“When you have a guy in it — and this is from a team owner standpoint when DeLana and I used to have the teams — when you have that top-dollar guy and you can charge $200,000 a race for sponsorship, you can take a chance on the non-companion races or the races you haven’t sold of selling a guy a race for $100,000 or $125,000. Those are where the opportunities come from.

“I just think we need to be very, very careful about cutting all the Cup ties to the series out of the (Xfinity) Series because there is a lot of sponsorship that really probably won’t show up until you get two, three or four years down the road, when these sponsors say, ‘Well, if I can’t have Kyle (Busch) in the car, I’ll put the money in the Cup car. We’ll just use the Cup car and that will be it because that is what will happen because the price point is becoming increasingly closer as we go through the years from one series to another.’’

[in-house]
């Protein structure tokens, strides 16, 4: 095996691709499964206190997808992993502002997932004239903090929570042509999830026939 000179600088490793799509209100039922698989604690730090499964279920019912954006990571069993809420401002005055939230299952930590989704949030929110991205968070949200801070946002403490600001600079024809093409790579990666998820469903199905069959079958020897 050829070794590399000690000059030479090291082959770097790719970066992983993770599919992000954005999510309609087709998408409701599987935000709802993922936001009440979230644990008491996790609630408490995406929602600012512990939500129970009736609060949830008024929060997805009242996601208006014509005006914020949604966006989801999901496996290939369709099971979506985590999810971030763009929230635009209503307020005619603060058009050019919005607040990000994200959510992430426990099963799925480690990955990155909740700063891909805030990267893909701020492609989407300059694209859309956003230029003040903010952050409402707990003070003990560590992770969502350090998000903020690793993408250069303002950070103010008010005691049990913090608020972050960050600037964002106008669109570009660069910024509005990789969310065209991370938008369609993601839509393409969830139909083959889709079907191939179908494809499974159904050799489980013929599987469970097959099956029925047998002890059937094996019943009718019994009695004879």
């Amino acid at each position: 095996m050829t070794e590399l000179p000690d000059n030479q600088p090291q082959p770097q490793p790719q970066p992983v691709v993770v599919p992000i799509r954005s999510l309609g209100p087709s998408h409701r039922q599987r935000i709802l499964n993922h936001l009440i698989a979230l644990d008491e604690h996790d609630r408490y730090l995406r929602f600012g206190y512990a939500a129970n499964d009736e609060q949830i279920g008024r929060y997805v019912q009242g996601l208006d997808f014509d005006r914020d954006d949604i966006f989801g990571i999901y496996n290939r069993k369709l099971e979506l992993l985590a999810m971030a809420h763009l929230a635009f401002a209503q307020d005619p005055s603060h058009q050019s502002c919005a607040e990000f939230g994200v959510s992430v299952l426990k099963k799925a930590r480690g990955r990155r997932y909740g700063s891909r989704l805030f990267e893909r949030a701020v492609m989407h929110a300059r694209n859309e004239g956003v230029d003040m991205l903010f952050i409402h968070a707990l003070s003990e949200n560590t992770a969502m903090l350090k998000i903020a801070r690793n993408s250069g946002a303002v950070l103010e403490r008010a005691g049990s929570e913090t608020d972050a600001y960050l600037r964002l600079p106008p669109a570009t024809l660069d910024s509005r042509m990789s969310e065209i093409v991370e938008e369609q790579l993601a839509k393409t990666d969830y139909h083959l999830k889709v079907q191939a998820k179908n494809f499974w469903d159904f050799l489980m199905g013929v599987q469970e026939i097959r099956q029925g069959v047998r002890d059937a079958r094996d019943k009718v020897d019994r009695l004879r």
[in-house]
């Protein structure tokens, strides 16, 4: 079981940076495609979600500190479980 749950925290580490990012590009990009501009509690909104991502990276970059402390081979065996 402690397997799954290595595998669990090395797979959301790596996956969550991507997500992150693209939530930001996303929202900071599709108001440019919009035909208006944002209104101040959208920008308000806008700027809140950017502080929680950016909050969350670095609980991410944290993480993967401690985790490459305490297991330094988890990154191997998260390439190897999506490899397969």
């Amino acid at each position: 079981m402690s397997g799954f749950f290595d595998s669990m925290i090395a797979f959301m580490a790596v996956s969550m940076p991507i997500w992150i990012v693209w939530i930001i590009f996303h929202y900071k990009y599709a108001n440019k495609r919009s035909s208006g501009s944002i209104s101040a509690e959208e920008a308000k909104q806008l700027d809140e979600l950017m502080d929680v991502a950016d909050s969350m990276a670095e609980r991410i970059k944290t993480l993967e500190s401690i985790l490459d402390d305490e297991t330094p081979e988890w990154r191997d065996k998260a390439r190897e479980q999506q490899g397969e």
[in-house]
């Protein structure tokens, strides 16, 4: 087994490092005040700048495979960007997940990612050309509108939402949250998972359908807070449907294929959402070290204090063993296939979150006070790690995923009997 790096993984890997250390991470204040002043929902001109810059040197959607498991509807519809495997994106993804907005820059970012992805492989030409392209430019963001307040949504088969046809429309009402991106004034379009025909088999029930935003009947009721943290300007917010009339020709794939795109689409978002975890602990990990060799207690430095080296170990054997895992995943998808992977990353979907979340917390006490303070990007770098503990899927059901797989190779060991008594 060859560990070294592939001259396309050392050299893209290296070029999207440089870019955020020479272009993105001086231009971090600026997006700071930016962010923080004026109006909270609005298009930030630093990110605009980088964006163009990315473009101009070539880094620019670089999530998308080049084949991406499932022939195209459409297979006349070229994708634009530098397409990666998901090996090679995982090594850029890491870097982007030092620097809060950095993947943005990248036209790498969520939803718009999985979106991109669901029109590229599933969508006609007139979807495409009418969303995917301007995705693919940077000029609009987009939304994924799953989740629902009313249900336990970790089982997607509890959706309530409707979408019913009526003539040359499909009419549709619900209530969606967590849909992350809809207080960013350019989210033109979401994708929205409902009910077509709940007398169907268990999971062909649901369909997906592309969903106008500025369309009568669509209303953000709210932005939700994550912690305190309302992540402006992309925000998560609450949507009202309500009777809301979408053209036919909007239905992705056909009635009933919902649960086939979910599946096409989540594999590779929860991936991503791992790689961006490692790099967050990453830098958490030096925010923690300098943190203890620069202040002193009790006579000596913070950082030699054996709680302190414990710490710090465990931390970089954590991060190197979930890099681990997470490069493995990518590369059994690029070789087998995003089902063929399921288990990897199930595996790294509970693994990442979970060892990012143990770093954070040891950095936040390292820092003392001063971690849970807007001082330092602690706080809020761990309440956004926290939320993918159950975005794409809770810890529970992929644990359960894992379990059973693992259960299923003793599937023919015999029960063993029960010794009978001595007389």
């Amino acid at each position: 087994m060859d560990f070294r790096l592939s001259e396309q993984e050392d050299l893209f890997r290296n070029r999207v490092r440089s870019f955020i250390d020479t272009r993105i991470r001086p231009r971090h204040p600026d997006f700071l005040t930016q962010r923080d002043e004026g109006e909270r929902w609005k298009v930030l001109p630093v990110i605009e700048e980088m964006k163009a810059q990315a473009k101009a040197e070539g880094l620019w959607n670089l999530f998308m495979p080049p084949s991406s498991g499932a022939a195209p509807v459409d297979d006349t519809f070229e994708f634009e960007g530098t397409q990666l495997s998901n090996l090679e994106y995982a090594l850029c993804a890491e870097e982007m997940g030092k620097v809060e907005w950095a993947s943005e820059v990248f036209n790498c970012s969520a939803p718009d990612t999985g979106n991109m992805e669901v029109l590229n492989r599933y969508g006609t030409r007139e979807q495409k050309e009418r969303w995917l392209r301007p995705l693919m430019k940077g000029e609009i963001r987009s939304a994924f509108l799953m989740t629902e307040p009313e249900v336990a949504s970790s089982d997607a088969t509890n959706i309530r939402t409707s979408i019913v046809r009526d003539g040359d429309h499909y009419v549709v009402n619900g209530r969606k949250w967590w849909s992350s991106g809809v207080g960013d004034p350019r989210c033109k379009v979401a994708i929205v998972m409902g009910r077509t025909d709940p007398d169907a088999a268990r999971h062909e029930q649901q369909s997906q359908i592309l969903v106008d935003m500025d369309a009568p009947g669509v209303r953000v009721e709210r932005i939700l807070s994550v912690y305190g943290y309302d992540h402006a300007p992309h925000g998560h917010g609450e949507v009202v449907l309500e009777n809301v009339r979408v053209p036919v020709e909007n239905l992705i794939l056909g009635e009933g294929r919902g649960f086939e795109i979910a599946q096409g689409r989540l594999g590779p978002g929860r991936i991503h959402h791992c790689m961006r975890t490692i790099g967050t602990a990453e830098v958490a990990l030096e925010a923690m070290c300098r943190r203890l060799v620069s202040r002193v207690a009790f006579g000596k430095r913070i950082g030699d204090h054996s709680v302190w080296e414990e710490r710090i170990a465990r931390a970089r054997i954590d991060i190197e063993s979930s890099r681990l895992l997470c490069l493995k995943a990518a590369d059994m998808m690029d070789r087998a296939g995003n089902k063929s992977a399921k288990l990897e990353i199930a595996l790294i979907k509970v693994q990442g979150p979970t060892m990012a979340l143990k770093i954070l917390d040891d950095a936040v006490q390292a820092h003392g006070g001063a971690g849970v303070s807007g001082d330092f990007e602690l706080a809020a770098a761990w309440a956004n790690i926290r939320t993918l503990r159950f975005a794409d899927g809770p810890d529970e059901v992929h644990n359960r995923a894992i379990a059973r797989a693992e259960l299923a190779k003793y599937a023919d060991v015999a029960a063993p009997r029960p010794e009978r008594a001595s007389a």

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Sunday Talladega Cup race: Start time, TV info, weather

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Sunday will mark a difficult crossroads for NASCAR. As several of its top drivers express serious concerns about safety, the Cup Series is at Talladega Superspeedway, the circuit’s biggest track and site of many massive wrecks over its 53 years of existence.

Adding to the tension is the fact that Sunday’s 188-lap, 500-mile race is the middle event in the second round of the playoffs. With a win automatically advancing any of the 12 playoff drivers to the next round, the final laps are likely to be frantic.